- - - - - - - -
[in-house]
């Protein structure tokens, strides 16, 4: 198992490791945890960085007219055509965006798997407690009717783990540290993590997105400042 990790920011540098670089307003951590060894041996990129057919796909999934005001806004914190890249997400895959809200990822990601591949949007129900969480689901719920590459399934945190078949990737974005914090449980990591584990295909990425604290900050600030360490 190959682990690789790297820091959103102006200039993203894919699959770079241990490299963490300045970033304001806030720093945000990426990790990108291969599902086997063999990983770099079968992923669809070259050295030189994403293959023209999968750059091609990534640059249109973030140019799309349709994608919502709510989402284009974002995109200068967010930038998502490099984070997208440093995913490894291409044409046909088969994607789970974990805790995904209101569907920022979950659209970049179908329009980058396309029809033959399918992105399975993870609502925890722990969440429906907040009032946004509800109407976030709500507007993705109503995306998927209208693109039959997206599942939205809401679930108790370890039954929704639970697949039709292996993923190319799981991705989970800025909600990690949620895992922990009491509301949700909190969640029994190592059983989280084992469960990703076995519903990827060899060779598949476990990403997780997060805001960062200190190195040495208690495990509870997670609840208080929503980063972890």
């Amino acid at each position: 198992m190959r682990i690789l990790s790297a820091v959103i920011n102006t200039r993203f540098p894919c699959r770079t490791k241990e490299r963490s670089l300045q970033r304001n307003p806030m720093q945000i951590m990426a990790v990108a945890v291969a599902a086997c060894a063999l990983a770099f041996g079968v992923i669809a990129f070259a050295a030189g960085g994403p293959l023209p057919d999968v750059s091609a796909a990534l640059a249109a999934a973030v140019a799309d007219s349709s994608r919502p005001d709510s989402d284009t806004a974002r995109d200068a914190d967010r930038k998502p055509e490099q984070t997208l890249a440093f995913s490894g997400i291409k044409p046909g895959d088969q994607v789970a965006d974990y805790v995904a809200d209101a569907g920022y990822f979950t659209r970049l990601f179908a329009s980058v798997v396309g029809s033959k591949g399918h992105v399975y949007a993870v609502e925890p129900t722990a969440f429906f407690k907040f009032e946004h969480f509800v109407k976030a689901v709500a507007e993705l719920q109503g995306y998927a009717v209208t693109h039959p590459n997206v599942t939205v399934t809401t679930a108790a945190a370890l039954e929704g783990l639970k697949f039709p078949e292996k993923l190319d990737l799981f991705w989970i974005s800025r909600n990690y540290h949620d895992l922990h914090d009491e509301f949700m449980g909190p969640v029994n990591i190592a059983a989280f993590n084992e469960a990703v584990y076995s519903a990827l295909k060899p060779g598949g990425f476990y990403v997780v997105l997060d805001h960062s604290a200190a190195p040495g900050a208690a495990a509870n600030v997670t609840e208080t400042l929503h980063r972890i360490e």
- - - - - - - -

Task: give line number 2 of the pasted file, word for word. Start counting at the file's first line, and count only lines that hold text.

């Protein structure tokens, strides 16, 4: 198992490791945890960085007219055509965006798997407690009717783990540290993590997105400042 990790920011540098670089307003951590060894041996990129057919796909999934005001806004914190890249997400895959809200990822990601591949949007129900969480689901719920590459399934945190078949990737974005914090449980990591584990295909990425604290900050600030360490 190959682990690789790297820091959103102006200039993203894919699959770079241990490299963490300045970033304001806030720093945000990426990790990108291969599902086997063999990983770099079968992923669809070259050295030189994403293959023209999968750059091609990534640059249109973030140019799309349709994608919502709510989402284009974002995109200068967010930038998502490099984070997208440093995913490894291409044409046909088969994607789970974990805790995904209101569907920022979950659209970049179908329009980058396309029809033959399918992105399975993870609502925890722990969440429906907040009032946004509800109407976030709500507007993705109503995306998927209208693109039959997206599942939205809401679930108790370890039954929704639970697949039709292996993923190319799981991705989970800025909600990690949620895992922990009491509301949700909190969640029994190592059983989280084992469960990703076995519903990827060899060779598949476990990403997780997060805001960062200190190195040495208690495990509870997670609840208080929503980063972890």